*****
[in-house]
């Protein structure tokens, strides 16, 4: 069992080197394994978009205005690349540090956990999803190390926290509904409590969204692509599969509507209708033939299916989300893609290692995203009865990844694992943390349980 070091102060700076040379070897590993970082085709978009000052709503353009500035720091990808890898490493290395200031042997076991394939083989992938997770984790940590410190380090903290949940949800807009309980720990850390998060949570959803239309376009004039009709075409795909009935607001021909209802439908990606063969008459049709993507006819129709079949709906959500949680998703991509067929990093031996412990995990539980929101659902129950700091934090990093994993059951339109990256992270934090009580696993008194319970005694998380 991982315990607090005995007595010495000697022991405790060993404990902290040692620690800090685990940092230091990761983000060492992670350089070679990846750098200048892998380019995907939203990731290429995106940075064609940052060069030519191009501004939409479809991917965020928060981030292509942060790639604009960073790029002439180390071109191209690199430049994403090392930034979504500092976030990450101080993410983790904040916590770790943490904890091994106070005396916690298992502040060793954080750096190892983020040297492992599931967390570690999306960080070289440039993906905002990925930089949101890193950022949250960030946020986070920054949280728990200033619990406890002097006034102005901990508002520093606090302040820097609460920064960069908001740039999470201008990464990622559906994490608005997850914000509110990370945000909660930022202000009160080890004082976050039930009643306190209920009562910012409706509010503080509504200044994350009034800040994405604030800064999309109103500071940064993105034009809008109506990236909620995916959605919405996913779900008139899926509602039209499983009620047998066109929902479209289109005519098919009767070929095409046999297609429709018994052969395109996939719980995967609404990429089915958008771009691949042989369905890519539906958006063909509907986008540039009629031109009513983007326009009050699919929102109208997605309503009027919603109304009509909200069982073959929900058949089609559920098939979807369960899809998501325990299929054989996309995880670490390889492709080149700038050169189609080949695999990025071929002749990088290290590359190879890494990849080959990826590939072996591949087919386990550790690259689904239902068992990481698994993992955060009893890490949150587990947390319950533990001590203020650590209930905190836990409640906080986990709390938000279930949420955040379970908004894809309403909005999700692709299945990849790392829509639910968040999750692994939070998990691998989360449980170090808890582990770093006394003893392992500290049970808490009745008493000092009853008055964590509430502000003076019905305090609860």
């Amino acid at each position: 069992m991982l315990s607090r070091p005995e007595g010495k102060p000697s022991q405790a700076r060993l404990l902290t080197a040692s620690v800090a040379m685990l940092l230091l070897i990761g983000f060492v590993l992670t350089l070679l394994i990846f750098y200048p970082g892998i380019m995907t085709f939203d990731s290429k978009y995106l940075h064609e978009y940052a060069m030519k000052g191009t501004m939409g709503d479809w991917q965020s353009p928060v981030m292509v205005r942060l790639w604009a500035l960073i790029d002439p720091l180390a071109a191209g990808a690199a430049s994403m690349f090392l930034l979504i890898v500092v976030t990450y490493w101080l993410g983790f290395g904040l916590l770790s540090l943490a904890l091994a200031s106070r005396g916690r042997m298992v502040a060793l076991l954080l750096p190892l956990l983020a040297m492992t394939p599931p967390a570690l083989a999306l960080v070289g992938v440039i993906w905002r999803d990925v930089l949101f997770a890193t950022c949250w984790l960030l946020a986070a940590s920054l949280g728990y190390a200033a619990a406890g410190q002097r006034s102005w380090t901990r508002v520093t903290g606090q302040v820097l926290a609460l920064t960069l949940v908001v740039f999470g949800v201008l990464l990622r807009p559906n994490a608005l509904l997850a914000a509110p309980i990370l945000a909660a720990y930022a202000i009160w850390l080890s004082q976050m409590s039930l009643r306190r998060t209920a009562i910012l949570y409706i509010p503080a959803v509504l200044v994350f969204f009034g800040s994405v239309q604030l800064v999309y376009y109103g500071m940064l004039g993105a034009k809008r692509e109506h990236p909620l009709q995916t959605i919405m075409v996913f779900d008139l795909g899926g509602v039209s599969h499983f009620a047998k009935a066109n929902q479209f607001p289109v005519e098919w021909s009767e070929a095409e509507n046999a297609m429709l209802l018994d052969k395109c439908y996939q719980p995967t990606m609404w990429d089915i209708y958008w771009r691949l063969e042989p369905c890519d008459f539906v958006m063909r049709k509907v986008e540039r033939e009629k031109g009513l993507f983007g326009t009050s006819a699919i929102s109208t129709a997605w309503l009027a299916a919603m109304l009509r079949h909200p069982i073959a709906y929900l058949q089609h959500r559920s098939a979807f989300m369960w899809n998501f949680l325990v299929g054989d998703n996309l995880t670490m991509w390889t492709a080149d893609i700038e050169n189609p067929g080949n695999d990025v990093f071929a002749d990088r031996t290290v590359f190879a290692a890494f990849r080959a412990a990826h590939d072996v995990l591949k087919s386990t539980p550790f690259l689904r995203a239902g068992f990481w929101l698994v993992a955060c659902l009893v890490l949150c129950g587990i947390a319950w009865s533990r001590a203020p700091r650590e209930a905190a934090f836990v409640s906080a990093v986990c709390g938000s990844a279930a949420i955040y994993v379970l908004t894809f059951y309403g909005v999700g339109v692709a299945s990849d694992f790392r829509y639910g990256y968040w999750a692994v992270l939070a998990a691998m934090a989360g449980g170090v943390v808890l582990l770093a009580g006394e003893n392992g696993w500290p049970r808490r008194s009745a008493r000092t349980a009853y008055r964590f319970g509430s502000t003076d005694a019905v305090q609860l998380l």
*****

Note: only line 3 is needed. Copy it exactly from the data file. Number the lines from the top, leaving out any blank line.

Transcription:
């Amino acid at each position: 069992m991982l315990s607090r070091p005995e007595g010495k102060p000697s022991q405790a700076r060993l404990l902290t080197a040692s620690v800090a040379m685990l940092l230091l070897i990761g983000f060492v590993l992670t350089l070679l394994i990846f750098y200048p970082g892998i380019m995907t085709f939203d990731s290429k978009y995106l940075h064609e978009y940052a060069m030519k000052g191009t501004m939409g709503d479809w991917q965020s353009p928060v981030m292509v205005r942060l790639w604009a500035l960073i790029d002439p720091l180390a071109a191209g990808a690199a430049s994403m690349f090392l930034l979504i890898v500092v976030t990450y490493w101080l993410g983790f290395g904040l916590l770790s540090l943490a904890l091994a200031s106070r005396g916690r042997m298992v502040a060793l076991l954080l750096p190892l956990l983020a040297m492992t394939p599931p967390a570690l083989a999306l960080v070289g992938v440039i993906w905002r999803d990925v930089l949101f997770a890193t950022c949250w984790l960030l946020a986070a940590s920054l949280g728990y190390a200033a619990a406890g410190q002097r006034s102005w380090t901990r508002v520093t903290g606090q302040v820097l926290a609460l920064t960069l949940v908001v740039f999470g949800v201008l990464l990622r807009p559906n994490a608005l509904l997850a914000a509110p309980i990370l945000a909660a720990y930022a202000i009160w850390l080890s004082q976050m409590s039930l009643r306190r998060t209920a009562i910012l949570y409706i509010p503080a959803v509504l200044v994350f969204f009034g800040s994405v239309q604030l800064v999309y376009y109103g500071m940064l004039g993105a034009k809008r692509e109506h990236p909620l009709q995916t959605i919405m075409v996913f779900d008139l795909g899926g509602v039209s599969h499983f009620a047998k009935a066109n929902q479209f607001p289109v005519e098919w021909s009767e070929a095409e509507n046999a297609m429709l209802l018994d052969k395109c439908y996939q719980p995967t990606m609404w990429d089915i209708y958008w771009r691949l063969e042989p369905c890519d008459f539906v958006m063909r049709k509907v986008e540039r033939e009629k031109g009513l993507f983007g326009t009050s006819a699919i929102s109208t129709a997605w309503l009027a299916a919603m109304l009509r079949h909200p069982i073959a709906y929900l058949q089609h959500r559920s098939a979807f989300m369960w899809n998501f949680l325990v299929g054989d998703n996309l995880t670490m991509w390889t492709a080149d893609i700038e050169n189609p067929g080949n695999d990025v990093f071929a002749d990088r031996t290290v590359f190879a290692a890494f990849r080959a412990a990826h590939d072996v995990l591949k087919s386990t539980p550790f690259l689904r995203a239902g068992f990481w929101l698994v993992a955060c659902l009893v890490l949150c129950g587990i947390a319950w009865s533990r001590a203020p700091r650590e209930a905190a934090f836990v409640s906080a990093v986990c709390g938000s990844a279930a949420i955040y994993v379970l908004t894809f059951y309403g909005v999700g339109v692709a299945s990849d694992f790392r829509y639910g990256y968040w999750a692994v992270l939070a998990a691998m934090a989360g449980g170090v943390v808890l582990l770093a009580g006394e003893n392992g696993w500290p049970r808490r008194s009745a008493r000092t349980a009853y008055r964590f319970g509430s502000t003076d005694a019905v305090q609860l998380l």